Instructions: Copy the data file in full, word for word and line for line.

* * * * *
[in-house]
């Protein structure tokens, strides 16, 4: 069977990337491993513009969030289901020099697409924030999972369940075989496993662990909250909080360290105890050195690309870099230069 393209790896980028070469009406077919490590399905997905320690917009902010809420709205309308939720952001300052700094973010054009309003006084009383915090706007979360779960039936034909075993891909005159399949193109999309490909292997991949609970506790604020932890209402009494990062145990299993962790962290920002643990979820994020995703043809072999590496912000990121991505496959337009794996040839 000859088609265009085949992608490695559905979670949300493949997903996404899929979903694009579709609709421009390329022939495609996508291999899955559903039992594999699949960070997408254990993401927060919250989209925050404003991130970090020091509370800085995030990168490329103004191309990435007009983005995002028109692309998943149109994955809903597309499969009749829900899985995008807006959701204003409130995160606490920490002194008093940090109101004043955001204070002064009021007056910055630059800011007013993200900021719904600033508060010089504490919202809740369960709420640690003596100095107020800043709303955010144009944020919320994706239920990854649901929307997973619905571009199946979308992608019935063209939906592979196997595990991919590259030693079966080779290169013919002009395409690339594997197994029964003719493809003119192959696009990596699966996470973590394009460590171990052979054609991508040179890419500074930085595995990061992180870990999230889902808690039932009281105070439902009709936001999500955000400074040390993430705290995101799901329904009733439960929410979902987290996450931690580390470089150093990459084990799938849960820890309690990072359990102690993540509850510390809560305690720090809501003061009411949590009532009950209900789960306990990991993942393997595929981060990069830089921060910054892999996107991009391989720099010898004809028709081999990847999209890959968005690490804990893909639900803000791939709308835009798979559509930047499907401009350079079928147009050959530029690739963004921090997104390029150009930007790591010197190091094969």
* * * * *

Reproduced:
[in-house]
């Protein structure tokens, strides 16, 4: 069977990337491993513009969030289901020099697409924030999972369940075989496993662990909250909080360290105890050195690309870099230069 393209790896980028070469009406077919490590399905997905320690917009902010809420709205309308939720952001300052700094973010054009309003006084009383915090706007979360779960039936034909075993891909005159399949193109999309490909292997991949609970506790604020932890209402009494990062145990299993962790962290920002643990979820994020995703043809072999590496912000990121991505496959337009794996040839 000859088609265009085949992608490695559905979670949300493949997903996404899929979903694009579709609709421009390329022939495609996508291999899955559903039992594999699949960070997408254990993401927060919250989209925050404003991130970090020091509370800085995030990168490329103004191309990435007009983005995002028109692309998943149109994955809903597309499969009749829900899985995008807006959701204003409130995160606490920490002194008093940090109101004043955001204070002064009021007056910055630059800011007013993200900021719904600033508060010089504490919202809740369960709420640690003596100095107020800043709303955010144009944020919320994706239920990854649901929307997973619905571009199946979308992608019935063209939906592979196997595990991919590259030693079966080779290169013919002009395409690339594997197994029964003719493809003119192959696009990596699966996470973590394009460590171990052979054609991508040179890419500074930085595995990061992180870990999230889902808690039932009281105070439902009709936001999500955000400074040390993430705290995101799901329904009733439960929410979902987290996450931690580390470089150093990459084990799938849960820890309690990072359990102690993540509850510390809560305690720090809501003061009411949590009532009950209900789960306990990991993942393997595929981060990069830089921060910054892999996107991009391989720099010898004809028709081999990847999209890959968005690490804990893909639900803000791939709308835009798979559509930047499907401009350079079928147009050959530029690739963004921090997104390029150009930007790591010197190091094969």